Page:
Woolsey Fire Burns Toxic Santa Susana Reactor Site
Ralph Nader
The War Over Words: Republicans Easily Defeat the Democrats
M. G. Piety
Reading Plato in the Time of the Oligarchs
Rafael Correa
Ecuador’s Soft Coup and Political Persecution
Brian Cloughley
Aid Projects Can Work, But Not “Head-Smacking Stupid Ones”
David Swanson
A Tale of Two Marines
Robert Fantina
Democrats and the Mid-Term Elections
Joseph Flatley
The Fascist Creep: How Conspiracy Theories and an Unhinged President Created an Anti-Semitic Terrorist
Joseph Natoli
Twitter: Fast Track to the Id
William Hawes
Baselines for Activism: Brecht’s Stance, the New Science, and Planting Seeds
Bob Wing
Toward Racial Justice and a Third Reconstruction
Ron Jacobs
Hunter S. Thompson: Chronicling the Republic’s Fall
Oscar Gonzalez
Stan Lee and a Barrio Kid
Jack Rasmus
Election 2018 and the Unraveling of America
Sam Pizzigati
The Democrats Won Big, But Will They Go Bold?
Yves Engler
Canada and Saudi Arabia: Friends or Enemies?
Cesar Chelala
Can El Paso be a Model for Healing?
Mike Ferner
The Tragically Misnamed Paris Peace Conference
Barry Lando
Trump’s Enablers: Appalling Parallels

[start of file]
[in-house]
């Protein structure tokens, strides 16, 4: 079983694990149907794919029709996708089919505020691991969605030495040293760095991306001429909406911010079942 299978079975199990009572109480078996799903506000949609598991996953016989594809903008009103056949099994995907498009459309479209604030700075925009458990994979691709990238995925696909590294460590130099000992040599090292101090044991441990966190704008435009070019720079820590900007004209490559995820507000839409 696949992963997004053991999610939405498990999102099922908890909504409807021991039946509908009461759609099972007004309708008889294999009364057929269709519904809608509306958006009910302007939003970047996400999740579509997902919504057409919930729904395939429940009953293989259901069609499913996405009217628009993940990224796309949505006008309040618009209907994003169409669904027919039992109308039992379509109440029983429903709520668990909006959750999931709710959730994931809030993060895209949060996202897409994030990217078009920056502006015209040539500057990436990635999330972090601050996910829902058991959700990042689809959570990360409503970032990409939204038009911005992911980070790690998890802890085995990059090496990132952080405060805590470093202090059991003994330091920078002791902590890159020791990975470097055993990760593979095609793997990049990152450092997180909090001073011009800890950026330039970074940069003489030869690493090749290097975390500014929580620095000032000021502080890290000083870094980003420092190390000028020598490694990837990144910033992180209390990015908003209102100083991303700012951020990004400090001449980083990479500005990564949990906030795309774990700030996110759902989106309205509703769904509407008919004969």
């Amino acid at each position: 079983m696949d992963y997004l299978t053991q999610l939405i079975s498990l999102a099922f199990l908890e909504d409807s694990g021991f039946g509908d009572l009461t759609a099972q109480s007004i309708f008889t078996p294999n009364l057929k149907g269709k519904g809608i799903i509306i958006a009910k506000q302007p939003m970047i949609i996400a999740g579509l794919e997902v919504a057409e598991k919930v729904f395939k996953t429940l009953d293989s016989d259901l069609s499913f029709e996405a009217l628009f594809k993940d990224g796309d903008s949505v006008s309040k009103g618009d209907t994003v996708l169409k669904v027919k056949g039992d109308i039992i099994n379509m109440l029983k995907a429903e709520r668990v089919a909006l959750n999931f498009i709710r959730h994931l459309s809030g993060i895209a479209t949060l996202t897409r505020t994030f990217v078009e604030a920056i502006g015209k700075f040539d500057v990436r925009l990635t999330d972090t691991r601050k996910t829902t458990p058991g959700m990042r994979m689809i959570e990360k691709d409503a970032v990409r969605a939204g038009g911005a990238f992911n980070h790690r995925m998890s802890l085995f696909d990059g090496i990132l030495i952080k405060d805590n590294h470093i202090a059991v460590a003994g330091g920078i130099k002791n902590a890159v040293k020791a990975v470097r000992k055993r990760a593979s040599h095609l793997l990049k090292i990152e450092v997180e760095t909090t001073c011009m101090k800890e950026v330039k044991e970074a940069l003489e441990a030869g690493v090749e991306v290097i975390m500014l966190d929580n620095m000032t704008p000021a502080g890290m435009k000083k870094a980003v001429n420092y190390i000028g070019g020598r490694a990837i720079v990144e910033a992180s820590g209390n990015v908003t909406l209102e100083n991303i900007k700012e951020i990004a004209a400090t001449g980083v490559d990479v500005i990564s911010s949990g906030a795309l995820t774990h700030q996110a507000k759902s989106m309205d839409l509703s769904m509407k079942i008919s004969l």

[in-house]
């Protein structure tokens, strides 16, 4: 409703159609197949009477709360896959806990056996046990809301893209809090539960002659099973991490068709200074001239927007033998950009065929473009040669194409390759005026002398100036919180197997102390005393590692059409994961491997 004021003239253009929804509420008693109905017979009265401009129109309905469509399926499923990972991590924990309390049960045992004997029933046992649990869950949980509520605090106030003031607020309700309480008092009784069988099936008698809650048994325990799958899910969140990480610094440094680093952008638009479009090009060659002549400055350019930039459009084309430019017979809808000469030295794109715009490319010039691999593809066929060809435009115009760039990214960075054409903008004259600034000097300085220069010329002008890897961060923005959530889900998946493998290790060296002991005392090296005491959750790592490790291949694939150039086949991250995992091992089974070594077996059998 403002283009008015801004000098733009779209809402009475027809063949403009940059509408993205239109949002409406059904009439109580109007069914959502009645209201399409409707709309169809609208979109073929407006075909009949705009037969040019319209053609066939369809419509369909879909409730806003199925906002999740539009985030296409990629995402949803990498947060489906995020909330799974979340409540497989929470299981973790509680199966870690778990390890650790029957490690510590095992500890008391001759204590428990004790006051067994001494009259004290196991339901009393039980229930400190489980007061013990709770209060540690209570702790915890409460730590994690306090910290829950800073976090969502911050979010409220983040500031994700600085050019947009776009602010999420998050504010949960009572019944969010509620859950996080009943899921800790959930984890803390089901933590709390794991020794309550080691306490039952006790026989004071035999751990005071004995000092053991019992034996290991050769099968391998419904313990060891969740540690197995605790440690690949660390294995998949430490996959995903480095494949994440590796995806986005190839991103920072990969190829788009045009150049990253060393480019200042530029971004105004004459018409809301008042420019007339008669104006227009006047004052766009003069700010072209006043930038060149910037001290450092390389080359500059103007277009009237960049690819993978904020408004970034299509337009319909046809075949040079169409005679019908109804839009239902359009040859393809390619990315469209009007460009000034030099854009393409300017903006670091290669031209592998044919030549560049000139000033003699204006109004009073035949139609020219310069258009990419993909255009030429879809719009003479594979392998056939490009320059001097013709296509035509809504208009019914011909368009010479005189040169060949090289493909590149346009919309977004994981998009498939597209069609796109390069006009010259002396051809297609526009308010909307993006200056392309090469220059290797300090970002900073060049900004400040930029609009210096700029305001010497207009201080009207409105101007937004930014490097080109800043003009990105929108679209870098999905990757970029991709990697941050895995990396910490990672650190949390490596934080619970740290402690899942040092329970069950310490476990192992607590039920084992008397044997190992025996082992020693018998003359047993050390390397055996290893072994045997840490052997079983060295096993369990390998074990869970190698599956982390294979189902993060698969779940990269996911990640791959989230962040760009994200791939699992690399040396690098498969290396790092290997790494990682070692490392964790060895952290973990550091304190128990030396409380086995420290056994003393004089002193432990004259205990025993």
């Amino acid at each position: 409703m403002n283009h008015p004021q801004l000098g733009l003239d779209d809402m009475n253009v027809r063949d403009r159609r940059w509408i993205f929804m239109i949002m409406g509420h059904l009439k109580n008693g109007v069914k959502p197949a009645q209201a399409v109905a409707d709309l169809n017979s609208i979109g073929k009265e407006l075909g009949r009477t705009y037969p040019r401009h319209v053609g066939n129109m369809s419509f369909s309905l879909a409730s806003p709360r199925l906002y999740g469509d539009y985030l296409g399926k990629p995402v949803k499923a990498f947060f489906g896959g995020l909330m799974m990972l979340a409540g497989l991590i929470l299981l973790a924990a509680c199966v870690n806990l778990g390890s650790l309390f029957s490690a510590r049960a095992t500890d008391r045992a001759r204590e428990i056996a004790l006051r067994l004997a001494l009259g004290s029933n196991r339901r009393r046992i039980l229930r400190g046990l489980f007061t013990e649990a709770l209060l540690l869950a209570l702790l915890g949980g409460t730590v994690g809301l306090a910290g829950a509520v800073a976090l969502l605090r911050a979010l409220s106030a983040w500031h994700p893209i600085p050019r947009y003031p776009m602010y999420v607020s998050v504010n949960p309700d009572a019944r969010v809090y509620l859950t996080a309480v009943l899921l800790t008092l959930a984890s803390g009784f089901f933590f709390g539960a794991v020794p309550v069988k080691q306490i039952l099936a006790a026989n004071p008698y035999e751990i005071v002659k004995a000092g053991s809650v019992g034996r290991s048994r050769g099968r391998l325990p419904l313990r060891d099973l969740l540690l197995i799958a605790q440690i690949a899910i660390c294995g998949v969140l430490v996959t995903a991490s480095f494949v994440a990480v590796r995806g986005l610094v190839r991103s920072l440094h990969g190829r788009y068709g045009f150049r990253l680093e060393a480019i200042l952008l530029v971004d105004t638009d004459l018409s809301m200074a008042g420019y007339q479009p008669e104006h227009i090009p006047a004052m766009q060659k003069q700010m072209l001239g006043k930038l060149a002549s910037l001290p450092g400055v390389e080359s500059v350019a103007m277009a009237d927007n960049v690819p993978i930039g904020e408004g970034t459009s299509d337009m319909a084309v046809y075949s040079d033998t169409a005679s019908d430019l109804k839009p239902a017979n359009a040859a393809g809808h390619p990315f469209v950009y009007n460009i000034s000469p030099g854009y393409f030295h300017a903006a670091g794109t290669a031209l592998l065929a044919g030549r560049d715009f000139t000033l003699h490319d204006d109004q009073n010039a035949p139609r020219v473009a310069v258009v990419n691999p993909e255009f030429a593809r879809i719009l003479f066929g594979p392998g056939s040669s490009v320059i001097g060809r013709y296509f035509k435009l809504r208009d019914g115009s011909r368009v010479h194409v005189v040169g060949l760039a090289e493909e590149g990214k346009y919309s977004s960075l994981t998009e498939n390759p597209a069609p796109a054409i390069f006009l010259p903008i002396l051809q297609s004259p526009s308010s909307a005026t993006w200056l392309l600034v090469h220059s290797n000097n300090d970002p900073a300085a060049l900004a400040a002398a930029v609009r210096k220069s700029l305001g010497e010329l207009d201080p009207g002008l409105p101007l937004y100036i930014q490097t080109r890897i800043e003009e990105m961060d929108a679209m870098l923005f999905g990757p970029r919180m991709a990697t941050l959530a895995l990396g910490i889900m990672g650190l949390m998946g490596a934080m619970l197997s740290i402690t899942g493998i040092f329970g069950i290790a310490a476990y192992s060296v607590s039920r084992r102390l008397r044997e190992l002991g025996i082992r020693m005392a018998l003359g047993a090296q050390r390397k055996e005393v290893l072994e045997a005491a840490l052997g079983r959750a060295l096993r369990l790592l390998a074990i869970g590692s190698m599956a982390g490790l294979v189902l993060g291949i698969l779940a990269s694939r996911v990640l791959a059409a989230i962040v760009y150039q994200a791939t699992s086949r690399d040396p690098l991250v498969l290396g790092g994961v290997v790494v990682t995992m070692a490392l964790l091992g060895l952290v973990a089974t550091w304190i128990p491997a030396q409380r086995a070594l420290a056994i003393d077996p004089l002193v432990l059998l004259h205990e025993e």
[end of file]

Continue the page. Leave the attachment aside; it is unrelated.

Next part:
Ariel Dorfman
The Boy Who Taught Me About War and Peace
Binoy Kampmark
The Disgruntled Former Prime Minister
Faisal Khan
Is Dubai Really a Destination of Choice?
Arnold August
The Importance of Néstor García Iturbe, Cuban Intellectual
James Munson
An Indecisive War To End All Wars, I Mean the Midterm Elections
Nyla Ali Khan
Women as Repositories of Communal Values and Cultural Traditions
Dan Bacher
Judge Orders Moratorium on Offshore Fracking in Federal Waters off California
Christopher Brauchli
When Depravity Wins
Robby Sherwin
Here’s an Idea
Susan Block
Cucks, Cuckolding and Campaign Management
Louis Proyect
The Mafia and the Class Struggle (Part Two)
David Yearsley
Smoke on the Water: Jazz in San Francisco
Elliot Sperber
All of Those Bezos
FacebookTwitterGoogle+RedditEmail